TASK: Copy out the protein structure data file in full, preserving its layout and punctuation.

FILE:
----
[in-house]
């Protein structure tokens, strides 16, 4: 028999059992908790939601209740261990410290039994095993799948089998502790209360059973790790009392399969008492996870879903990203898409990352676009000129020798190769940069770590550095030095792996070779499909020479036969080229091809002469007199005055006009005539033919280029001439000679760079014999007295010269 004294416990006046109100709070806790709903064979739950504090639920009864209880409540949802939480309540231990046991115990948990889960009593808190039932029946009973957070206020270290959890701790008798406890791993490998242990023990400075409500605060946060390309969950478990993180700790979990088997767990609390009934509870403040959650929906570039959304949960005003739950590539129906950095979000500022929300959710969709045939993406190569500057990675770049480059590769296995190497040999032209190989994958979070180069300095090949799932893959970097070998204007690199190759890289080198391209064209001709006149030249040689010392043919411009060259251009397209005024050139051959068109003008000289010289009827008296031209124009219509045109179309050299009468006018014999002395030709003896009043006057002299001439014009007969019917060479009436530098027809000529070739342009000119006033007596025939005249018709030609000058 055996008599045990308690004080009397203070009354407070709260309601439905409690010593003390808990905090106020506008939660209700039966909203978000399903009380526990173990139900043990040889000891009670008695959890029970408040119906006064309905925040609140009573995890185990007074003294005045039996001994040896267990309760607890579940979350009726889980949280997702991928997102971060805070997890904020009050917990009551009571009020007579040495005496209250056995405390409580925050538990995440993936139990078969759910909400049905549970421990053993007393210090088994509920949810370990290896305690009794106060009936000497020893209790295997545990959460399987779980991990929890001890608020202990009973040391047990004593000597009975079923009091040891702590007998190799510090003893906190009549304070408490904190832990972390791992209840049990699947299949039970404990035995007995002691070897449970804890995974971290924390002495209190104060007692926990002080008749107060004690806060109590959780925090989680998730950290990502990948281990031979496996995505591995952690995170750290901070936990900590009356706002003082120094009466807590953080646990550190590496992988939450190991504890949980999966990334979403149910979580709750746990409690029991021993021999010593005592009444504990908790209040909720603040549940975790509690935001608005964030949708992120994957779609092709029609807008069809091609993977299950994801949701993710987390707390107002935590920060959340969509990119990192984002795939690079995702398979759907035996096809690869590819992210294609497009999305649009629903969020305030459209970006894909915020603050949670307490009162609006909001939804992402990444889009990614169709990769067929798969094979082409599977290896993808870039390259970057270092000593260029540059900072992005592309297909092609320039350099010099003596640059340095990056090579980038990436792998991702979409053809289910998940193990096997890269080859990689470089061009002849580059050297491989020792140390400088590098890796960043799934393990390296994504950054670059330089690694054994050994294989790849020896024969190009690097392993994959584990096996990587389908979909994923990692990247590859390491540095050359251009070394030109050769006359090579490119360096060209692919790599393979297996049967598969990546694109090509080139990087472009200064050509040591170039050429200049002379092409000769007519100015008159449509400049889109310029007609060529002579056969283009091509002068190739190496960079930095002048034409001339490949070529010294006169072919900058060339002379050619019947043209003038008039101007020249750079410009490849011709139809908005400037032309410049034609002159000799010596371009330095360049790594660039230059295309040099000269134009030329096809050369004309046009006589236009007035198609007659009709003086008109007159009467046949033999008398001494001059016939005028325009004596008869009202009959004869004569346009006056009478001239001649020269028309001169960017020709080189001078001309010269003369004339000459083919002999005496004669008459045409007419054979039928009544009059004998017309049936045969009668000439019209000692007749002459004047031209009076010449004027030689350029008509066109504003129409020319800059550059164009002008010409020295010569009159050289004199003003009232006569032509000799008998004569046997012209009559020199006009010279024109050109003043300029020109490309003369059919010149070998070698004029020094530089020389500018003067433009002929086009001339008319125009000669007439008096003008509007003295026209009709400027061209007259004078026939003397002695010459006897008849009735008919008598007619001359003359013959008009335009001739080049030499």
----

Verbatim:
[in-house]
């Protein structure tokens, strides 16, 4: 028999059992908790939601209740261990410290039994095993799948089998502790209360059973790790009392399969008492996870879903990203898409990352676009000129020798190769940069770590550095030095792996070779499909020479036969080229091809002469007199005055006009005539033919280029001439000679760079014999007295010269 004294416990006046109100709070806790709903064979739950504090639920009864209880409540949802939480309540231990046991115990948990889960009593808190039932029946009973957070206020270290959890701790008798406890791993490998242990023990400075409500605060946060390309969950478990993180700790979990088997767990609390009934509870403040959650929906570039959304949960005003739950590539129906950095979000500022929300959710969709045939993406190569500057990675770049480059590769296995190497040999032209190989994958979070180069300095090949799932893959970097070998204007690199190759890289080198391209064209001709006149030249040689010392043919411009060259251009397209005024050139051959068109003008000289010289009827008296031209124009219509045109179309050299009468006018014999002395030709003896009043006057002299001439014009007969019917060479009436530098027809000529070739342009000119006033007596025939005249018709030609000058 055996008599045990308690004080009397203070009354407070709260309601439905409690010593003390808990905090106020506008939660209700039966909203978000399903009380526990173990139900043990040889000891009670008695959890029970408040119906006064309905925040609140009573995890185990007074003294005045039996001994040896267990309760607890579940979350009726889980949280997702991928997102971060805070997890904020009050917990009551009571009020007579040495005496209250056995405390409580925050538990995440993936139990078969759910909400049905549970421990053993007393210090088994509920949810370990290896305690009794106060009936000497020893209790295997545990959460399987779980991990929890001890608020202990009973040391047990004593000597009975079923009091040891702590007998190799510090003893906190009549304070408490904190832990972390791992209840049990699947299949039970404990035995007995002691070897449970804890995974971290924390002495209190104060007692926990002080008749107060004690806060109590959780925090989680998730950290990502990948281990031979496996995505591995952690995170750290901070936990900590009356706002003082120094009466807590953080646990550190590496992988939450190991504890949980999966990334979403149910979580709750746990409690029991021993021999010593005592009444504990908790209040909720603040549940975790509690935001608005964030949708992120994957779609092709029609807008069809091609993977299950994801949701993710987390707390107002935590920060959340969509990119990192984002795939690079995702398979759907035996096809690869590819992210294609497009999305649009629903969020305030459209970006894909915020603050949670307490009162609006909001939804992402990444889009990614169709990769067929798969094979082409599977290896993808870039390259970057270092000593260029540059900072992005592309297909092609320039350099010099003596640059340095990056090579980038990436792998991702979409053809289910998940193990096997890269080859990689470089061009002849580059050297491989020792140390400088590098890796960043799934393990390296994504950054670059330089690694054994050994294989790849020896024969190009690097392993994959584990096996990587389908979909994923990692990247590859390491540095050359251009070394030109050769006359090579490119360096060209692919790599393979297996049967598969990546694109090509080139990087472009200064050509040591170039050429200049002379092409000769007519100015008159449509400049889109310029007609060529002579056969283009091509002068190739190496960079930095002048034409001339490949070529010294006169072919900058060339002379050619019947043209003038008039101007020249750079410009490849011709139809908005400037032309410049034609002159000799010596371009330095360049790594660039230059295309040099000269134009030329096809050369004309046009006589236009007035198609007659009709003086008109007159009467046949033999008398001494001059016939005028325009004596008869009202009959004869004569346009006056009478001239001649020269028309001169960017020709080189001078001309010269003369004339000459083919002999005496004669008459045409007419054979039928009544009059004998017309049936045969009668000439019209000692007749002459004047031209009076010449004027030689350029008509066109504003129409020319800059550059164009002008010409020295010569009159050289004199003003009232006569032509000799008998004569046997012209009559020199006009010279024109050109003043300029020109490309003369059919010149070998070698004029020094530089020389500018003067433009002929086009001339008319125009000669007439008096003008509007003295026209009709400027061209007259004078026939003397002695010459006897008849009735008919008598007619001359003359013959008009335009001739080049030499």